Private Sector Schools: Educating America’s Workforce

Detractors like Peter Fenn blindly support more regulations on institutions, placing ideology and politics ahead of the needs of students and our economy.

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President Obama has time and again touted the importance of higher education even stating our nation needs two million more college graduates in the next decade.  In fact, last week Obama dedicated significant time toward calling for college to be more affordable and accessible.

While Mr. Obama talks about the availability of higher education, skills development, and degree attainment, private sector colleges and universities are delivering on these items, while employing tens of thousands of Americans. 

For millions of nontraditional students, such as veterans, parents, and experienced workers, the constraints of a regular college schedule can make it difficult—if not impossible—to obtain a degree. Individuals working full time and supporting a family do not have similar needs or schedules to those attending typical four-year institutions who are oftentimes fresh out of high school. 

Private sector colleges and universities provide programs and curriculum tailored to the goals and lifestyles of non-traditional students. Career-oriented institutions offer classes online or at night, even during weekends allowing adults to work toward degrees, while maintaining a steady income and caring for their families.  

Further, private sector schools offer specialized degrees in high-demand industries. For instance, our schools educated nearly 40,000 nurses in 2009-2010, and more than six out of 10 allied-related healthcare professionals. Private sector colleges and universities provide course work and training in areas that are directly relevant to the future careers of its students allowing them to attain their degrees more quickly and prosper. The specialized nature of our schools, also gives students a leg up when competing against others for jobs, who have not received technical training.  

In today's economy, businesses have made it clear there's a shortage of skilled workers ready to fill job openings. This has left America's economy in a much more vulnerable position than it might otherwise find itself in.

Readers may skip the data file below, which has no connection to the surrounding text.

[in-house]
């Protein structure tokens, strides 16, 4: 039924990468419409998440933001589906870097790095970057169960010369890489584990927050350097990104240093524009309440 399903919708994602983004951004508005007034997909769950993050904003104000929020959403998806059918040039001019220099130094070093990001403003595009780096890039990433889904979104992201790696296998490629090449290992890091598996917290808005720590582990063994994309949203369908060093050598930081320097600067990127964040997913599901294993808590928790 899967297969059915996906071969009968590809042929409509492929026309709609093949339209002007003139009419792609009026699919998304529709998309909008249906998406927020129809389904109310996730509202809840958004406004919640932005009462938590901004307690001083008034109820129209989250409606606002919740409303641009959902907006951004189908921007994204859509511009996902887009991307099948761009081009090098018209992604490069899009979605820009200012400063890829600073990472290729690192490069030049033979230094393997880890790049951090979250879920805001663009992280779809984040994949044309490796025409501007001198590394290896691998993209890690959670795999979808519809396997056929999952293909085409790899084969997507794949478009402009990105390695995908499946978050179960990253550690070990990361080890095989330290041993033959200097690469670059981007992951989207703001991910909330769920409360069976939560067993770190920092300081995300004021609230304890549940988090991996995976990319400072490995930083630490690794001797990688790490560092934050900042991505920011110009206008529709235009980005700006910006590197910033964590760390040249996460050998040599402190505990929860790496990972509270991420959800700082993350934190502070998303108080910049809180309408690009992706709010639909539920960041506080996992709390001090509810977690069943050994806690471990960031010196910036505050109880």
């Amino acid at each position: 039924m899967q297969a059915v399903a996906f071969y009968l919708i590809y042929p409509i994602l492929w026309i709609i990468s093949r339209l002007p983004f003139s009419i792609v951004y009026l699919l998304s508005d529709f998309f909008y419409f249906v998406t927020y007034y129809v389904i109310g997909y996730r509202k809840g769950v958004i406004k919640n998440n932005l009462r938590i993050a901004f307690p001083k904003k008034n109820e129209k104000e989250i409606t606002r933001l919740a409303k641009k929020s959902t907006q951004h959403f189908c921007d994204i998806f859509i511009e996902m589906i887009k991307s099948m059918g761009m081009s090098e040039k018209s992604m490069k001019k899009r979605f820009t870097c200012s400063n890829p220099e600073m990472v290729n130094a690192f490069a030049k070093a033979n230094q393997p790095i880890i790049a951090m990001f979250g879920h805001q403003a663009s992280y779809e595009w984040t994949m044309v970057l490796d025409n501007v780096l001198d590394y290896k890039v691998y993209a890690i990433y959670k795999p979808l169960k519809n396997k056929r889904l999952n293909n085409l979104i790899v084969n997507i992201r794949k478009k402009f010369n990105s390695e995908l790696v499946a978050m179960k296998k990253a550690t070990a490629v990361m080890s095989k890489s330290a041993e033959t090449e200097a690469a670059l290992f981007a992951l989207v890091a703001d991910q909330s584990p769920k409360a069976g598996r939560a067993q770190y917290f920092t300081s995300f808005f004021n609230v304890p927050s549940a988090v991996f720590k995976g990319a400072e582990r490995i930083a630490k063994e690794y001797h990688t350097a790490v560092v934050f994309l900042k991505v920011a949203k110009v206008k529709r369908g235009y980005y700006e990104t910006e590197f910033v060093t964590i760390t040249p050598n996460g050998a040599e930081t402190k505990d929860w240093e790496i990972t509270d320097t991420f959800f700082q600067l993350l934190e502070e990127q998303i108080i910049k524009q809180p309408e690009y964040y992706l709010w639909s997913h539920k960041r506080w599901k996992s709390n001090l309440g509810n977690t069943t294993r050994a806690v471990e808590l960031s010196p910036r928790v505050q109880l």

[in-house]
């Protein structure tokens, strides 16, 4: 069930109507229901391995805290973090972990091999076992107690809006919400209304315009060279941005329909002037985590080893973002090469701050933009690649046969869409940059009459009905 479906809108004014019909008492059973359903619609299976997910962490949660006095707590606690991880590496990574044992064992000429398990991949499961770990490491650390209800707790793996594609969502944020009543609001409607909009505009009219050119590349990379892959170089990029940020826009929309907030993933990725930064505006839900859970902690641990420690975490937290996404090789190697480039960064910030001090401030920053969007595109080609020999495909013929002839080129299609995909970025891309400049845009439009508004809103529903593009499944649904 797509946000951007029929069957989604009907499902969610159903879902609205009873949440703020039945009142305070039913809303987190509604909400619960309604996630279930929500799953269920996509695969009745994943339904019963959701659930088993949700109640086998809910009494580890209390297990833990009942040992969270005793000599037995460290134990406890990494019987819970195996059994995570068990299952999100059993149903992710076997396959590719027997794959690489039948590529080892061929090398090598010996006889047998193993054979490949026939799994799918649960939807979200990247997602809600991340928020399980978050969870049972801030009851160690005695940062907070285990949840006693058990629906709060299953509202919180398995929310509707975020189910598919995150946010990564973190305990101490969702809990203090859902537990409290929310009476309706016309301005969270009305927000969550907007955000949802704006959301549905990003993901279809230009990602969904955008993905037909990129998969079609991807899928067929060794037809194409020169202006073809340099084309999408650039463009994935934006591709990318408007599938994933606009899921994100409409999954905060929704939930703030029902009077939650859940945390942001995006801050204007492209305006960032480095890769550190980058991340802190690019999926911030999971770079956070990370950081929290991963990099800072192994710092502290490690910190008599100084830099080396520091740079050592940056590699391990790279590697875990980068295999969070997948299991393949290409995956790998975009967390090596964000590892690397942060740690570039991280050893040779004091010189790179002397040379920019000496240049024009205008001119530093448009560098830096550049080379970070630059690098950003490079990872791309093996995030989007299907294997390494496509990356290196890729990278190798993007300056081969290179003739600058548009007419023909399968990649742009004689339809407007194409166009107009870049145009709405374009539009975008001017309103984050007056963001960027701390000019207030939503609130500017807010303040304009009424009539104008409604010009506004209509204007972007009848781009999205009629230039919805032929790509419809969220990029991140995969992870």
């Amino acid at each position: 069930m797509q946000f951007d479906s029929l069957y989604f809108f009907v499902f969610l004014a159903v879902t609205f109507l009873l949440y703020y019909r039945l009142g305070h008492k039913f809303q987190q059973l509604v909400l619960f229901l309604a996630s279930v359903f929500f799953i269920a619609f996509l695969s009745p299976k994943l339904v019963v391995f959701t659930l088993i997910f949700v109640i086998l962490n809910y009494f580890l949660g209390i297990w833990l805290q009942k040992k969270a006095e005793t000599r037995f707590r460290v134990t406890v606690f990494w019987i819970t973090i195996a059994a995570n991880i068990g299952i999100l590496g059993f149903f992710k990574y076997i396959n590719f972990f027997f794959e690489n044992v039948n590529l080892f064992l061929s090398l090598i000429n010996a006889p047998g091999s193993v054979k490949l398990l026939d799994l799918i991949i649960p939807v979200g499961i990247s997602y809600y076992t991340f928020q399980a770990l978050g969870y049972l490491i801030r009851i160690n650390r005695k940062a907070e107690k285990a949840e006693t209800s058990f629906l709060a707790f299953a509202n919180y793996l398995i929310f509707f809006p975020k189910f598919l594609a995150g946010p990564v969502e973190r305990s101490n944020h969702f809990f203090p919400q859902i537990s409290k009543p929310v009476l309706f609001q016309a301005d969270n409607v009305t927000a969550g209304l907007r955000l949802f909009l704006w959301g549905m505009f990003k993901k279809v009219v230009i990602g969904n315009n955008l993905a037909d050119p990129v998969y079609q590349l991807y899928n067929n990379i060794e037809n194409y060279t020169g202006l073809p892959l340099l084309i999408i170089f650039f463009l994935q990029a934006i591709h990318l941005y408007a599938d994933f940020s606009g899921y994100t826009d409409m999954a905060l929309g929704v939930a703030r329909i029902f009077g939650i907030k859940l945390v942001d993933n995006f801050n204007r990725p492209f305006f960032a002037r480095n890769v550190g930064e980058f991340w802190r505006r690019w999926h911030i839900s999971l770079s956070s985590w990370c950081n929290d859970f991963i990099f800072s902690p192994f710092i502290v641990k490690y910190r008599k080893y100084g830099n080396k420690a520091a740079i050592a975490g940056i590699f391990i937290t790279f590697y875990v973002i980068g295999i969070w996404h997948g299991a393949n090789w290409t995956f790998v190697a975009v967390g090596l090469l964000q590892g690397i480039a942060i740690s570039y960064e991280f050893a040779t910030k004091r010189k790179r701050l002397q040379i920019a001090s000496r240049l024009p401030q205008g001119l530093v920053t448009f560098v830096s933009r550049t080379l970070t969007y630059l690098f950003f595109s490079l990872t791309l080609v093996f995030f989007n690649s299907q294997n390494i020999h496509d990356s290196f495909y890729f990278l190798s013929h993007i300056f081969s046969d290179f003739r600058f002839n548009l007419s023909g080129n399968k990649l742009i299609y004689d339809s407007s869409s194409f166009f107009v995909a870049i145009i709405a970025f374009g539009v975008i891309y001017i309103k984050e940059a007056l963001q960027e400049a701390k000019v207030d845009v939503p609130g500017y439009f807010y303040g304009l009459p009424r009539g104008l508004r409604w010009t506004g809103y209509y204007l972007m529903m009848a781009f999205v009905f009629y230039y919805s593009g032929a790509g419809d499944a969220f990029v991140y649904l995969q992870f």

Despite all these aforementioned benefits, critics and other naysayers, like Peter Fenn, who recently wrote in U.S. News & World Report on the subject, have been screaming for further burdensome regulations on private sector schools. These pundits demonize career-oriented institutions at every corner, but they almost always forget to mention that private sector colleges are already one of the most highly regulated sectors in all of education.

These regulations come at a great expense. More regulations lead to more bureaucracy. And in order to comply with all the new bureaucratic constraints, private sector colleges and universities incur more costs which make an education more costly and less accessible.

Detractors like Fenn blindly support more regulations on educational institutions and oftentimes place ideology and politics ahead of the needs of students and our economy. They ignore Department of Education statistics showing career colleges produce more than twice the number of graduates than community colleges for two-year degrees.

The facts are simple, career-oriented schools are educating America's next generation and helping secure our nation's economic vitality. It is common knowledge that a higher education degree greatly improves employment opportunities and income. And at a time of extended, high unemployment and economic hardship, we should not be denying anyone access to skills and training that will allow them to better their own future.

Rather than going on a witch hunt and calling for more burdensome regulations on a sector that is already heavily regulated, Fenn should recognize the important role private sector colleges and universities play in educating America's workers.

Steve Gunderson

President and chief executive officer
Association of Private Sector Colleges and Universities